Another 3 months of DRM. Time to see how the industry has done since Christmastime.

I have a policy of refusing to purchase any eBooks encumbered with DRM, which I observe strictly. My frustration has grown so immense that I have begun cataloguing all the eBooks that I would have bought if not for DRM.

These are the results of my analysis to date, showing just how much more money publishers could have wrangled out of me if only they were willing to sell me actual products and not bogus contractural lookalikes.

Figure 1. Spending to date on eBooks, and potential spending prevented by DRM

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Note 1: Figures adjusted for assumed average inflation rate of 2%p.a. and reported in Australian dollars at today's prices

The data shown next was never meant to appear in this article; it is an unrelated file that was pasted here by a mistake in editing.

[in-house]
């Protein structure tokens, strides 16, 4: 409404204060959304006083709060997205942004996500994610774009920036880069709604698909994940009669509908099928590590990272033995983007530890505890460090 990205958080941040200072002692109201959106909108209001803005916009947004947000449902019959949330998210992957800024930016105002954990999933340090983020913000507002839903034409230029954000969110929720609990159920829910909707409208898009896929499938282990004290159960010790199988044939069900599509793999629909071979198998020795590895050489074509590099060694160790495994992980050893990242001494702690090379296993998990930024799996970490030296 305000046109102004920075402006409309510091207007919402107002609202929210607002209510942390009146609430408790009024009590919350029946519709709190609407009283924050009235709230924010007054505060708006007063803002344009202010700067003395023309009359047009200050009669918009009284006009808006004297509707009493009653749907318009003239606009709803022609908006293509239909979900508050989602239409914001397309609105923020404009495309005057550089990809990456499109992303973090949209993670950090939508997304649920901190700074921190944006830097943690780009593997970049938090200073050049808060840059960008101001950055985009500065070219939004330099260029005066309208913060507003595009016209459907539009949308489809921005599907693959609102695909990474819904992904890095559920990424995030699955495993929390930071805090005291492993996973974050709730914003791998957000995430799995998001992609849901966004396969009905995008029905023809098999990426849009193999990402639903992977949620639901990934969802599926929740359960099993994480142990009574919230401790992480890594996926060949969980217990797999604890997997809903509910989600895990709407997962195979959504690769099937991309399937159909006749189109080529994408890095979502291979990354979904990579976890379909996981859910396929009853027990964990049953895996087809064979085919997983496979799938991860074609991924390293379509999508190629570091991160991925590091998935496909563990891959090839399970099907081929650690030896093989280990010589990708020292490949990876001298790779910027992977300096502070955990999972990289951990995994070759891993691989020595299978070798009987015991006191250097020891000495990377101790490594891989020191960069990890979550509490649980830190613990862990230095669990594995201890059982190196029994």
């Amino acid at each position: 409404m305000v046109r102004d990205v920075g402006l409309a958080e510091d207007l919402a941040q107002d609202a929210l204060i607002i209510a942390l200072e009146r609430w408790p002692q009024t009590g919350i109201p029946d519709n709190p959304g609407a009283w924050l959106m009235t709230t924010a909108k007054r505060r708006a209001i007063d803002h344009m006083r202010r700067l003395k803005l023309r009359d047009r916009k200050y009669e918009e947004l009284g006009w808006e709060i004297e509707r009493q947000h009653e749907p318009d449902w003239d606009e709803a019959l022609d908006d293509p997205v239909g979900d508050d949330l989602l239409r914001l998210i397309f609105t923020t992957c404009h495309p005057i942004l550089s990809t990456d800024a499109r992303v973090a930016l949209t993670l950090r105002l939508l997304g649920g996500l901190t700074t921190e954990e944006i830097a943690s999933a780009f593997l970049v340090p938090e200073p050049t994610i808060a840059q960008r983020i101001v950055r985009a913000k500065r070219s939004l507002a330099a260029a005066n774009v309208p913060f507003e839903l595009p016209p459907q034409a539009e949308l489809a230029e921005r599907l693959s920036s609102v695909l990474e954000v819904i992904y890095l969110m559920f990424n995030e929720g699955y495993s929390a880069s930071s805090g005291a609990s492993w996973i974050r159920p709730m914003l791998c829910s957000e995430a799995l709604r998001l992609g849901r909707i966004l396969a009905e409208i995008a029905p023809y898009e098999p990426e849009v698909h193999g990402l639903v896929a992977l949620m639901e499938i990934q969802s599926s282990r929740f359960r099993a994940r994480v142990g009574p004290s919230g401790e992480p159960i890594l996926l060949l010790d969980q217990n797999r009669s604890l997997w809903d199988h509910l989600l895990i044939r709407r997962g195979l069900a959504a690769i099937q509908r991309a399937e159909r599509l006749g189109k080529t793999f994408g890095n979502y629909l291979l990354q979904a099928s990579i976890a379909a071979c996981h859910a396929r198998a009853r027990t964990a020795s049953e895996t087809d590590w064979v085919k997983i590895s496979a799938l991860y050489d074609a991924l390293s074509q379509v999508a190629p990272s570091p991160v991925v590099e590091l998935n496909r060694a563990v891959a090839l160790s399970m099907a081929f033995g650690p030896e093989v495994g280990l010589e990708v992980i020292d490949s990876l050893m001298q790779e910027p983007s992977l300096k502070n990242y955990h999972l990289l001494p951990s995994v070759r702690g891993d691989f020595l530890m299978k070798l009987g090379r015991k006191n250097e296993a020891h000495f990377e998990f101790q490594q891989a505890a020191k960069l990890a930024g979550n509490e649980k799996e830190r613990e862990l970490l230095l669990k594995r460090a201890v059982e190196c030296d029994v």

Note 2: Purchased eBooks include DRM-free eBooks purchased in both Australian markets, and in US markets (despite georestrictions) where available DRM-free in the US but not Australia

To date, publishers could have increased their sales revenue from me by 170% by offering DRM-free copies of eBooks, similar to last quarter's figures.

Figure 2. Potential spending prevented by DRM by publisher to date

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Note: DRM-encumbered eBooks published by different publishers in Australia and the US are counted towards both publishers (as either being DRM-free would result in a purchase), so figures do not add up to those in Figure 1

Delving deeper into that nasty red section, staunch DRM advocate Hachette climbs yet further, primarily through its Orbit imprint. Adding this quarter to the list of affected authors who have spoken out about DRM is Daniel Suarez.

Other publishers on the list – Penguin Random House, Orion, HarperCollins, Simon & Schuster and Macmillan – also saw some movement.

Figure 3. Spending on eBooks by publisher to date

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Macmillan, through its Tor imprint, rockets ahead this quarter to overtake self-publishing.

Some of the smaller publishers in this category, including Wooden Pen and self-published works, continue to make gains.